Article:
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A hedge school (Irish names include scoil chois claí, scoil ghairid and scoil scairte) is the name given to an educational practice, particularly in 18th and 19th century Ireland, so called due to its rural nature rather than being held outdoors. It came about as local educated men began an oral tradition of teaching the community. With the advent of the commercial world in Ireland after 1600, its peasant society saw the need for greater education.
While the "hedge school" label suggests the classes took place outdoors (next to a hedgerow), classes were normally held in a house or barn. Subjects included primarily the reading, writing and grammar of Irish and English, and maths (the fundamental "three Rs"). In some schools the Irish bardic tradition, Latin, history and home economics were also taught. Reading was often based on chapbooks, sold at fairs, typically with exciting stories of well-known adventurers and outlaws. Payment was generally made per subject, and bright pupils would often compete locally with their teachers.
While Catholic schools were forbidden under the Penal laws from 1723 to 1782, no hedge teachers were known to be prosecuted. Indeed, official records were made of hedge schools by census makers, such as that in Clare. The Penal Laws targeted education by the Catholic religious orders, whose wealthier establishments were sometimes confiscated. The laws aimed to force Irish Catholics of the middle classes and gentry to convert to Anglicanism if they wanted a good education in Ireland.
Hedge schools declined from the foundation of the National School system by the British government in the 1830s. Most of the Catholic bishops preferred this, as the new schools would be largely under the control of the Catholic Church and allow better control of the teaching of Catholic doctrine. James Doyle, Bishop of Kildare and Leighlin wrote to his priests in 1831:
|“||The Roman Catholic bishops welcome the rule which requires that all the teachers are henceforth to be employed be provided from some Model School, with a certificate of their competency, that will aid us in a work of great difficulty, to wit, that of suppressing hedge schools, and placing youths under the direction of competent teachers, and of those only.||”|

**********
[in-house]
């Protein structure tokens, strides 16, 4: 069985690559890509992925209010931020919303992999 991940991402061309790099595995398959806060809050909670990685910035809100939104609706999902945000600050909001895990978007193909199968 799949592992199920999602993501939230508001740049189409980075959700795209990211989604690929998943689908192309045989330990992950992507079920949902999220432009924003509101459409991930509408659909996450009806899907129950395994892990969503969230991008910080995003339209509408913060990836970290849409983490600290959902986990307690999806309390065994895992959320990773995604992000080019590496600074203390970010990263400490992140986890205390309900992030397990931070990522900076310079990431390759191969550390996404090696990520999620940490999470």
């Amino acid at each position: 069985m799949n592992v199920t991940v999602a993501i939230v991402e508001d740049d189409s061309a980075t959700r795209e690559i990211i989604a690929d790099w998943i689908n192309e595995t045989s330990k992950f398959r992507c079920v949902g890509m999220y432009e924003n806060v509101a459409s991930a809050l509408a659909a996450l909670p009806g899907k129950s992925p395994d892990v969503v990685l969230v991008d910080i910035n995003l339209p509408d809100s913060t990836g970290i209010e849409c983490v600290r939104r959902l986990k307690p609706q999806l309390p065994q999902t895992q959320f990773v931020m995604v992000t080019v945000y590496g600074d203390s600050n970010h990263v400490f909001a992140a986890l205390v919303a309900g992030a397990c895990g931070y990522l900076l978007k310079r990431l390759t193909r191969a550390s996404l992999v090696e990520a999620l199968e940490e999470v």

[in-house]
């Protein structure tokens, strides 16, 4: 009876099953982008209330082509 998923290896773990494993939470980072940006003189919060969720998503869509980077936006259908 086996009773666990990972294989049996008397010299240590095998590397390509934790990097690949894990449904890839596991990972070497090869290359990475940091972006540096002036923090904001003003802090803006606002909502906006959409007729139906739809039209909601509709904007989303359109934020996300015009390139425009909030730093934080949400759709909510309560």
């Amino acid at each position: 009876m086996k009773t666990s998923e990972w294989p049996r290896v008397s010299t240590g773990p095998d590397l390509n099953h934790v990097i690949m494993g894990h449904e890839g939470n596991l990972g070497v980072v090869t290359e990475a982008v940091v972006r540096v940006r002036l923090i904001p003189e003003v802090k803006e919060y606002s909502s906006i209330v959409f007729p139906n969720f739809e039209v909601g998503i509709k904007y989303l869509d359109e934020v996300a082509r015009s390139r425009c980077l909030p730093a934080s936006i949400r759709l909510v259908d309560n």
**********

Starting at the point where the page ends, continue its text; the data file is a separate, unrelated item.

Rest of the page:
A study of hedge schools by Yolanda Fernández-Suárez of the University of Burgos found that hedge schools existed into the 1890s, and suggested that the schools existed as much from rural poverty and a lack of resources as from religious oppression.
Marianne Eliott also mentions that they were used by the poor and not just by the Catholics.
After 1900, historians such as Daniel Corkery tended to emphasize the hedge schools' classical studies (in Latin and Greek), but while these studies were sometimes taught (based on a local demand), they were not taught in every school.
Fernández-Suárez quotes a Board of Education inspector visiting a school in 1835:
|“||Amazed at the skill of the twelve-year-old boys in reading the new books, and considering the possibility that they were reciting from memory, I invited one of their number to read me a passage from the gospel of Saint Matthew. Evidently the child misunderstood me. He searched in his satchel until he found his tattered book, stood up, and proceeded to read me the account of Christ’s passion—in Greek (Local Ireland & Others 1999).||”|
Brian Friel's play Translations is set in a hedge school, and its subject is the defence of Irish culture against a dominant and aggressive colonisation.
William Makepeace Thackeray's Irish Sketch Books contain various references to hedge schools.
William Carleton, who got his own early education in hedge schools, wrote many comedic accounts of them for the English audience, including The Hedge School.